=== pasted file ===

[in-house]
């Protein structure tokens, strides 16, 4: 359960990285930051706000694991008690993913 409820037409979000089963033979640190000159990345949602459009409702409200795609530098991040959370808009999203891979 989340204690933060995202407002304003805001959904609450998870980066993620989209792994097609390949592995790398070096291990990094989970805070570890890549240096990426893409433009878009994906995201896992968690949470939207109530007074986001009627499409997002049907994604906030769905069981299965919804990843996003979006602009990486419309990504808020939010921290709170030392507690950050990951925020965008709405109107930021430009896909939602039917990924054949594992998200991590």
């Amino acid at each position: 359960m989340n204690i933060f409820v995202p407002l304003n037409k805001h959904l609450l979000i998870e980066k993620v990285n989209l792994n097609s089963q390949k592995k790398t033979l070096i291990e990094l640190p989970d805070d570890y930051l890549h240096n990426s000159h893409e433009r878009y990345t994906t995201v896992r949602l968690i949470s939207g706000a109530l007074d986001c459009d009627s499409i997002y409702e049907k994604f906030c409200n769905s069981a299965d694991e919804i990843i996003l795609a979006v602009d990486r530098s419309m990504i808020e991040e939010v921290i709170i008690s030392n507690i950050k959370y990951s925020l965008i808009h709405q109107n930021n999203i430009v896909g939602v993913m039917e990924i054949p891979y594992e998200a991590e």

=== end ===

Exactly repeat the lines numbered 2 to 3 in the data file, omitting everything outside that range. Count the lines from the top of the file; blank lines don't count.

């Protein structure tokens, strides 16, 4: 359960990285930051706000694991008690993913 409820037409979000089963033979640190000159990345949602459009409702409200795609530098991040959370808009999203891979 989340204690933060995202407002304003805001959904609450998870980066993620989209792994097609390949592995790398070096291990990094989970805070570890890549240096990426893409433009878009994906995201896992968690949470939207109530007074986001009627499409997002049907994604906030769905069981299965919804990843996003979006602009990486419309990504808020939010921290709170030392507690950050990951925020965008709405109107930021430009896909939602039917990924054949594992998200991590």
């Amino acid at each position: 359960m989340n204690i933060f409820v995202p407002l304003n037409k805001h959904l609450l979000i998870e980066k993620v990285n989209l792994n097609s089963q390949k592995k790398t033979l070096i291990e990094l640190p989970d805070d570890y930051l890549h240096n990426s000159h893409e433009r878009y990345t994906t995201v896992r949602l968690i949470s939207g706000a109530l007074d986001c459009d009627s499409i997002y409702e049907k994604f906030c409200n769905s069981a299965d694991e919804i990843i996003l795609a979006v602009d990486r530098s419309m990504i808020e991040e939010v921290i709170i008690s030392n507690i950050k959370y990951s925020l965008i808009h709405q109107n930021n999203i430009v896909g939602v993913m039917e990924i054949p891979y594992e998200a991590e």